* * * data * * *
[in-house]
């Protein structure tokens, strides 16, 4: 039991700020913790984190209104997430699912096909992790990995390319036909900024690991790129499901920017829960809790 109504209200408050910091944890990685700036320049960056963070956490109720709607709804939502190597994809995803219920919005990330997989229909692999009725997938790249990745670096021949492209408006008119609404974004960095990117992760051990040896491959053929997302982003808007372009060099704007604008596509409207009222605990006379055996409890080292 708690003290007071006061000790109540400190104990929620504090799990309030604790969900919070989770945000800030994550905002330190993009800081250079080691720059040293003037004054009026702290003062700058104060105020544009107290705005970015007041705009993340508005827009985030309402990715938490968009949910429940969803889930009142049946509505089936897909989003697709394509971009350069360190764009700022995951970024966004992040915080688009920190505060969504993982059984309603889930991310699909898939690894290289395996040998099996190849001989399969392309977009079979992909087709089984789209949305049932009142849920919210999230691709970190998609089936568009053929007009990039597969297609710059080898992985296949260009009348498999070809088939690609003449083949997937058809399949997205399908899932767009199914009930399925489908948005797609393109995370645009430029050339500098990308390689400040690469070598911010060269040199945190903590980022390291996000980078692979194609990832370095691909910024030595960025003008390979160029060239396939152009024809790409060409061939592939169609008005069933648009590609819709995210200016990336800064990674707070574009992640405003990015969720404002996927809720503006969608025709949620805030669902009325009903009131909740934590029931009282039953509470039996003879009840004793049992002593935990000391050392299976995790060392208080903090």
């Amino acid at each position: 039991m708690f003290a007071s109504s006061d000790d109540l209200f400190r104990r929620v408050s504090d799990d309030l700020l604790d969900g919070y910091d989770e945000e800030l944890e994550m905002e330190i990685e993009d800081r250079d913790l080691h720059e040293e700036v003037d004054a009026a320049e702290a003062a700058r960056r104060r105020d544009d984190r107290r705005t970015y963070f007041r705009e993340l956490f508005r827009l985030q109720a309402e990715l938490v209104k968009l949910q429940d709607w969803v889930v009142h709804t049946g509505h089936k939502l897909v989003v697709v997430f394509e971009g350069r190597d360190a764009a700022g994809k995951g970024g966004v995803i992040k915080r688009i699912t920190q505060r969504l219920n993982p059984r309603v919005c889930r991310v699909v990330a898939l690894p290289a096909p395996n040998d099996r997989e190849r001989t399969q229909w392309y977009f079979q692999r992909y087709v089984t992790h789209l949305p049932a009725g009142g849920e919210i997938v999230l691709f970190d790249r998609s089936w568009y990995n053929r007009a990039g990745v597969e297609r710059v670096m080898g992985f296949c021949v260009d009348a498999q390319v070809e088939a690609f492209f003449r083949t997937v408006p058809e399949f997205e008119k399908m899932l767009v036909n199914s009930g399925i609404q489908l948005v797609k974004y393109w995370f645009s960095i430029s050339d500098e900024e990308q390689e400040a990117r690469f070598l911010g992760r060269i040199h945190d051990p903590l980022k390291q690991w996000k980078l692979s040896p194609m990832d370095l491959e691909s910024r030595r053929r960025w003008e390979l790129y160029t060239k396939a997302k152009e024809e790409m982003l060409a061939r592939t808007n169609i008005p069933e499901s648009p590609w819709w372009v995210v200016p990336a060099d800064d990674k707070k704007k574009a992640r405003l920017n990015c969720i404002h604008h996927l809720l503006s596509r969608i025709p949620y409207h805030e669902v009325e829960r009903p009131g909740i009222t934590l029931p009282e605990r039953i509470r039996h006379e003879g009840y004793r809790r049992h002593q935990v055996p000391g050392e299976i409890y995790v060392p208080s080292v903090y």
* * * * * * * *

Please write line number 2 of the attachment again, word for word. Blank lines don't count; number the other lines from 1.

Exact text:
């Protein structure tokens, strides 16, 4: 039991700020913790984190209104997430699912096909992790990995390319036909900024690991790129499901920017829960809790 109504209200408050910091944890990685700036320049960056963070956490109720709607709804939502190597994809995803219920919005990330997989229909692999009725997938790249990745670096021949492209408006008119609404974004960095990117992760051990040896491959053929997302982003808007372009060099704007604008596509409207009222605990006379055996409890080292 708690003290007071006061000790109540400190104990929620504090799990309030604790969900919070989770945000800030994550905002330190993009800081250079080691720059040293003037004054009026702290003062700058104060105020544009107290705005970015007041705009993340508005827009985030309402990715938490968009949910429940969803889930009142049946509505089936897909989003697709394509971009350069360190764009700022995951970024966004992040915080688009920190505060969504993982059984309603889930991310699909898939690894290289395996040998099996190849001989399969392309977009079979992909087709089984789209949305049932009142849920919210999230691709970190998609089936568009053929007009990039597969297609710059080898992985296949260009009348498999070809088939690609003449083949997937058809399949997205399908899932767009199914009930399925489908948005797609393109995370645009430029050339500098990308390689400040690469070598911010060269040199945190903590980022390291996000980078692979194609990832370095691909910024030595960025003008390979160029060239396939152009024809790409060409061939592939169609008005069933648009590609819709995210200016990336800064990674707070574009992640405003990015969720404002996927809720503006969608025709949620805030669902009325009903009131909740934590029931009282039953509470039996003879009840004793049992002593935990000391050392299976995790060392208080903090």